The Small Business Health Insurance Tax
One of the main goals of health reform is to make coverage more affordable for small businesses, but the Patient Protection and Affordable Care Act (PPACA) only makes that goal harder to achieve. In fact, the new healthcare law includes an $145 billion health insurance tax (HIT) that will fall hard on small businesses.
The HIT, which is levied on health insurance companies, will almost entirely be passed on to consumers in the fully insured marketplace, where nearly all small businesses and the self-employed purchase their coverage. This new tax on small businesses will raise insurance costs for already struggling small businesses and is contrary to the goals of healthcare reform.
How does the tax work?
PPACA assesses a tax on all health insurance companies based on their “net premiums” written. This tax will raise $8 billion in 2014, rise to $18 billion in 2024, and the amount will continue to increase by the rate of premium growth for subsequent years. The amount of the tax that the insurance company is responsible for is equal to the percent of the market that the insurance company covers. The larger the insurance company’s market-share, the higher their annual HIT. One thing insurers have made clear throughout the healthcare debate: new taxes will result in new costs passed along to customers. The group that experiences the most cost-shifting is the fully insured market.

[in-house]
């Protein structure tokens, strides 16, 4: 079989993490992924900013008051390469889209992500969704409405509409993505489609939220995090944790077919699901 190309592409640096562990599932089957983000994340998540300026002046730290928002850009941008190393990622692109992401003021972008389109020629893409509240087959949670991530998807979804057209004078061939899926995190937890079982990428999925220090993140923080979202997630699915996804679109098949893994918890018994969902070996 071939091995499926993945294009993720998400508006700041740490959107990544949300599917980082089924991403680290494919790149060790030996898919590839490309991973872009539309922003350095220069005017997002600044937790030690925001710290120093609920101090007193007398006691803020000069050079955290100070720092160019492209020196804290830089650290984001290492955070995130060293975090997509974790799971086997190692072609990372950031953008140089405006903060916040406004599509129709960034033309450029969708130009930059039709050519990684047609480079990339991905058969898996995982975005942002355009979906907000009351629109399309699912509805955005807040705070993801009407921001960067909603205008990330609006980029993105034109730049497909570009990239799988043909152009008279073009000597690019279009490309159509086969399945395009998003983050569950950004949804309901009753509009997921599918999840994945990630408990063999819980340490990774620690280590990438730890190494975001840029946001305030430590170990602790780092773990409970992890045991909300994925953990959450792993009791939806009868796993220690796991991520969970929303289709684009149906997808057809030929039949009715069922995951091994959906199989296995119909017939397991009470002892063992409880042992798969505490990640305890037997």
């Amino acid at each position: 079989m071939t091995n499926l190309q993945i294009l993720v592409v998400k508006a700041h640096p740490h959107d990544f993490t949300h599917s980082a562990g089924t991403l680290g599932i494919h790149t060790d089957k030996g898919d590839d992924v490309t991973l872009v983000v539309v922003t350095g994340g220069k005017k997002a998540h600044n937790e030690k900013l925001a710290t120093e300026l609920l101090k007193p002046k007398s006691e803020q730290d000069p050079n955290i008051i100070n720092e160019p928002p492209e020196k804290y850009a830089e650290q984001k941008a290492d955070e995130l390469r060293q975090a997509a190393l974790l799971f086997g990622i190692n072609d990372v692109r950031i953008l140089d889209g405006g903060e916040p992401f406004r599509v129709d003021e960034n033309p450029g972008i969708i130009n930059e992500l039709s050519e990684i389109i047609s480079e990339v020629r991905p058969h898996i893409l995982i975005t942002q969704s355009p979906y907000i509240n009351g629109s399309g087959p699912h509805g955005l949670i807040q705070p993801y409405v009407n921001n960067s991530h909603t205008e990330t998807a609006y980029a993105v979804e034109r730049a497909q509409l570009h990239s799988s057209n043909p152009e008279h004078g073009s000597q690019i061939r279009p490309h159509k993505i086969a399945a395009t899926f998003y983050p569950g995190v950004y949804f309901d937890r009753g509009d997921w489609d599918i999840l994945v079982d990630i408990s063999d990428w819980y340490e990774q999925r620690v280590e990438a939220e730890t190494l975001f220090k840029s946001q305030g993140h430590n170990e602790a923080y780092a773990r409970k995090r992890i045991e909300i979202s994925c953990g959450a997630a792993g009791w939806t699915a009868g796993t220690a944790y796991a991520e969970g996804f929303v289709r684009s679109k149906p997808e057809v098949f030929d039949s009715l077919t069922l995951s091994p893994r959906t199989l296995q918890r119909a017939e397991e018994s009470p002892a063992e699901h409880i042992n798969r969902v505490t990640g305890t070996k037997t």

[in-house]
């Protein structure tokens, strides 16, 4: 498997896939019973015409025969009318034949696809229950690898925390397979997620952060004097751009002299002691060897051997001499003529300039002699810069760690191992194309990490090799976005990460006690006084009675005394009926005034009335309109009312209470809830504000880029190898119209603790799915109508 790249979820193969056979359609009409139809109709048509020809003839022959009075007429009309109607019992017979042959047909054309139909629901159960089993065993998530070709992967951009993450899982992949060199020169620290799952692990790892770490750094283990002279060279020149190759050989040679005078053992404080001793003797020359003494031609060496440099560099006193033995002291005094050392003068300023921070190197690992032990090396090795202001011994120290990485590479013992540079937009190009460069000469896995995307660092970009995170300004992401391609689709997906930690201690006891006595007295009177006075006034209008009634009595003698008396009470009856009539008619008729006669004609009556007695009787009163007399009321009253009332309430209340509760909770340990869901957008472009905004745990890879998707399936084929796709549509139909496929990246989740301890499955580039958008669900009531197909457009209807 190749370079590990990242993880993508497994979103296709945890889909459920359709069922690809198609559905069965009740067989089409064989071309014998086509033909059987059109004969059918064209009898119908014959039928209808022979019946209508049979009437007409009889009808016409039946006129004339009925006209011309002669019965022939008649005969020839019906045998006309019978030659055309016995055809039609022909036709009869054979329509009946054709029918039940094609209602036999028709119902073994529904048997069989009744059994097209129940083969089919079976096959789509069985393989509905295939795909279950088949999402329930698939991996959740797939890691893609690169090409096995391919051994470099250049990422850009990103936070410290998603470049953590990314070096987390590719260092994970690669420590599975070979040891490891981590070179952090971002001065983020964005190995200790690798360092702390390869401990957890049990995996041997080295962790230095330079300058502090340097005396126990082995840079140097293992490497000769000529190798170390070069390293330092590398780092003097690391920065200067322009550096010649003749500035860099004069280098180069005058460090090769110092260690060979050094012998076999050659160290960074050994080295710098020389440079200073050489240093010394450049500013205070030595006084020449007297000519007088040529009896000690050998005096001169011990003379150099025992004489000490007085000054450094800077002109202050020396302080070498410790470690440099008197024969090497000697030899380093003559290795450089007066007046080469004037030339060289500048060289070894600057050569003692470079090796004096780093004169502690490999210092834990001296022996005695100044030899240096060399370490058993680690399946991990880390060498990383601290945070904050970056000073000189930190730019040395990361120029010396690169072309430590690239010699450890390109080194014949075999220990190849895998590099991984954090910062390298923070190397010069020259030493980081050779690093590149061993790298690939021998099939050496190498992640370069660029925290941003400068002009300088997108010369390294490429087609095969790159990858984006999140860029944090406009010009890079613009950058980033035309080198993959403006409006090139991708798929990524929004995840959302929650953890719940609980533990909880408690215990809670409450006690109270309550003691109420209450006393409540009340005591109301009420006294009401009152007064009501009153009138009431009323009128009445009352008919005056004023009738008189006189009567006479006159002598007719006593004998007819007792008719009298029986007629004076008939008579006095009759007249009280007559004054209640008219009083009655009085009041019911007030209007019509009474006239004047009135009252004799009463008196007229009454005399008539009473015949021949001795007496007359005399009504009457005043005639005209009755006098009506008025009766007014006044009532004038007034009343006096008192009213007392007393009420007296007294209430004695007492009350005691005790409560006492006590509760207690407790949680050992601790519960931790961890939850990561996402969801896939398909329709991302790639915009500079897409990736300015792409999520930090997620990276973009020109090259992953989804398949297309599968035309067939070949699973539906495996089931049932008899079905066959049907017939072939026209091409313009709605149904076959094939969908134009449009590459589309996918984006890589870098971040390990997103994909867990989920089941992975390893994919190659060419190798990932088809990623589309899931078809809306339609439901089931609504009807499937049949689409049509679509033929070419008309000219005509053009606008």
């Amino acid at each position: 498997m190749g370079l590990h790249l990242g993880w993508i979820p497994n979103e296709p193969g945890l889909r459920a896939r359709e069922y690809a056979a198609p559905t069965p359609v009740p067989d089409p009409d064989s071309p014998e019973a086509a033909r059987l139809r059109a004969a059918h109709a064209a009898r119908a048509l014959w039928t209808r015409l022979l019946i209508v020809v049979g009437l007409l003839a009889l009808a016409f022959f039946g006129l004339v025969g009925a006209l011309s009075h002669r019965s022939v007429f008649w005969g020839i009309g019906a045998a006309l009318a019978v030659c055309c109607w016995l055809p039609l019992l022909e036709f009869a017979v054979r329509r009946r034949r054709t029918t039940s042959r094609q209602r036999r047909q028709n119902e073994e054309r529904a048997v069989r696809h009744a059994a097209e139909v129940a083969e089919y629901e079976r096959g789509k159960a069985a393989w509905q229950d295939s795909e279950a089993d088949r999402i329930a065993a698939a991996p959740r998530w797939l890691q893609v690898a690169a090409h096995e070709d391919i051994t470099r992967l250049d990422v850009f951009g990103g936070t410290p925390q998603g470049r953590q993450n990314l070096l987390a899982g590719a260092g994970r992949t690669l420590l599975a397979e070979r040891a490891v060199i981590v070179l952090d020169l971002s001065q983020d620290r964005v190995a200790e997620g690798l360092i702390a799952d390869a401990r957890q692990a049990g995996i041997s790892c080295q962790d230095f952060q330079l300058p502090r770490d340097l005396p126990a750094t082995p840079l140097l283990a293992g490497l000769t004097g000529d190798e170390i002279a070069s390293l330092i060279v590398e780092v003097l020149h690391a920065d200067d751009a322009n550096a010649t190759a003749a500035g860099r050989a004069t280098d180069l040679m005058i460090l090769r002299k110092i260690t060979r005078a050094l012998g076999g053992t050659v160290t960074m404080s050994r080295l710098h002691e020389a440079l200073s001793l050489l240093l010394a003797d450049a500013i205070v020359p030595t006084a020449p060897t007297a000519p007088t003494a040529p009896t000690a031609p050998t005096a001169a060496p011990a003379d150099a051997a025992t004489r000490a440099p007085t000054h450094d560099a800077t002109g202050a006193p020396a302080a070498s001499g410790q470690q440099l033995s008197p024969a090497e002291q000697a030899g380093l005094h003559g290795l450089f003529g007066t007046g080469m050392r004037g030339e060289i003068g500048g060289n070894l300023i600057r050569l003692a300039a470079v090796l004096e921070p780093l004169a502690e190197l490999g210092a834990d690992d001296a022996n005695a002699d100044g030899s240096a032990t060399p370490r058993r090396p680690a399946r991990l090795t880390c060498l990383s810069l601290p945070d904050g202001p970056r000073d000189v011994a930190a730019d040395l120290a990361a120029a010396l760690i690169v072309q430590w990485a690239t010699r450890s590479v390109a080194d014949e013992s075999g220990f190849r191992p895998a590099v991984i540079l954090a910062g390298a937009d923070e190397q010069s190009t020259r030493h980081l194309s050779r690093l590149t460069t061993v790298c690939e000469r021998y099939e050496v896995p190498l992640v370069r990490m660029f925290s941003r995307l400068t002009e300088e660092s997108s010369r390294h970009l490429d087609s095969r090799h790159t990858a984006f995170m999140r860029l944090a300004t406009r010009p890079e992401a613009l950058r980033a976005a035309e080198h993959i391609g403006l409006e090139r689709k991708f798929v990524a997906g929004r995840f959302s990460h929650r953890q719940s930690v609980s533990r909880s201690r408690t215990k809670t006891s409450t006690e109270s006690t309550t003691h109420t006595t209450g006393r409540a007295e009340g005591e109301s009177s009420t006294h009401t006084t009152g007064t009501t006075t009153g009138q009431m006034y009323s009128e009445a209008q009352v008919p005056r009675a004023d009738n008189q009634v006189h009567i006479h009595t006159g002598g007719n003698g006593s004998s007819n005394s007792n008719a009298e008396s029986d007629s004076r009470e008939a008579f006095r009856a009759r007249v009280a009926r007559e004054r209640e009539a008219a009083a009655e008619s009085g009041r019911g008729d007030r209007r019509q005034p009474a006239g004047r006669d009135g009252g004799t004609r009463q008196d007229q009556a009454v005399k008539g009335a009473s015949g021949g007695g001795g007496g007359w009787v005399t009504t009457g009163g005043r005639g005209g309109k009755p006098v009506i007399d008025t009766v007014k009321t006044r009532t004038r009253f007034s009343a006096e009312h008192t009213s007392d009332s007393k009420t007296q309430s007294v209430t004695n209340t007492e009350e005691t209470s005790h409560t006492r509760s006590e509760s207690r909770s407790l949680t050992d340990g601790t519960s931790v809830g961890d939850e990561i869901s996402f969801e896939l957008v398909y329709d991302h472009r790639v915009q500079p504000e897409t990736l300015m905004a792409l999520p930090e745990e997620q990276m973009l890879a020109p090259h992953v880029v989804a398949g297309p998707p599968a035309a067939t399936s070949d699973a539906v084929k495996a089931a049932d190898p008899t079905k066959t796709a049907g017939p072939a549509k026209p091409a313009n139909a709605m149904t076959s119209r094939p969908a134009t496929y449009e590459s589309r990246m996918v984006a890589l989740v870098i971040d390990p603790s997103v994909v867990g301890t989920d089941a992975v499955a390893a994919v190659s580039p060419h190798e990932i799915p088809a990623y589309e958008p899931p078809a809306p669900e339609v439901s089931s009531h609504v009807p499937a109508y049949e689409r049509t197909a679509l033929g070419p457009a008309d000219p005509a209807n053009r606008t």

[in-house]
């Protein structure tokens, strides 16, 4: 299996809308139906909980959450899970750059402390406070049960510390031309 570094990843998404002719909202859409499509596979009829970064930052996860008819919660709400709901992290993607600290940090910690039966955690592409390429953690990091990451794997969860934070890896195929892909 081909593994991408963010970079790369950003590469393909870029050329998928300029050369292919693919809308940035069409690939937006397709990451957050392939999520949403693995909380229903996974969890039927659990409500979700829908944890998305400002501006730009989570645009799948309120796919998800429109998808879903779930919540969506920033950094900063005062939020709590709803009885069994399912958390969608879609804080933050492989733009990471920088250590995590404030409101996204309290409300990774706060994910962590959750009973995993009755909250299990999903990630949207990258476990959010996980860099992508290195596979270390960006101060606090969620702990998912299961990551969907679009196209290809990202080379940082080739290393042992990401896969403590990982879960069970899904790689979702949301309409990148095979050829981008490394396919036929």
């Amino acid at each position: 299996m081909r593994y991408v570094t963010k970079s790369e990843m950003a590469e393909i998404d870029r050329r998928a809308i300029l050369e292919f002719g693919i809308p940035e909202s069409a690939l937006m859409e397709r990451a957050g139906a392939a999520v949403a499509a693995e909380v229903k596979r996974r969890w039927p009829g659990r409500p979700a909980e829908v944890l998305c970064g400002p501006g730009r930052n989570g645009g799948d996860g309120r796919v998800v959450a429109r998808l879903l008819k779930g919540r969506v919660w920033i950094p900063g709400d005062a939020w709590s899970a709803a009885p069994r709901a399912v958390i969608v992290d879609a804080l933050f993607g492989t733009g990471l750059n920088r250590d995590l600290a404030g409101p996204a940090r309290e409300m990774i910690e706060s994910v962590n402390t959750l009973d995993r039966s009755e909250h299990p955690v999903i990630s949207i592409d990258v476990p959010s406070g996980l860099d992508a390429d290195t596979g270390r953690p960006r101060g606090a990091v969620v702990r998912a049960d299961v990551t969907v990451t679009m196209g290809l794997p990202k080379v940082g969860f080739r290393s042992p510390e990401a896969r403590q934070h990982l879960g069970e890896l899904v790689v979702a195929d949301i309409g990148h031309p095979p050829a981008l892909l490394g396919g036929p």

- The HIT affects the small business community because it falls solely on the fully insured marketplace, where 88% of small businesses, their employees and the self-employed purchase their insurance.
- According to a recent study by NFIB’s Research Foundation, the HIT will reduce private sector employment by 146,000 to 262,000 jobs in 2022, with 59% of those losses falling on small business.
- A recent study by Doug Holtz-Eakin shows this new tax will cost nearly $5,000 per family over a decade. This extra cost is on top of what a small business is already paying.
- The Joint Committee on Taxation estimates that eliminating this fee could decrease the average family premium in 2016 by $350 to $400.
- The Joint Committee on Taxation and the Congressional Budget Office (CBO) confirm that the HIT would be largely passed through to consumers (small and family-owned businesses) in the form of higher premiums.
- The HIT does not sunset. This tax grows to 18 billion in 2024 and is adjusted for premium growth.
Current legislation to repeal the HIT
- H.R. 763, the Jobs and Premium Protection Act, introduced by Rep. Boustany and Rep. Matheson
- S. 603, the Jobs and Premium Protection Act, introduced by Sen. Barrasso and Sen. Hatch
Read a Letter from NFIB’s President & CEO – Smell Smoke? Extinguish the HIT Before it Burns Your Business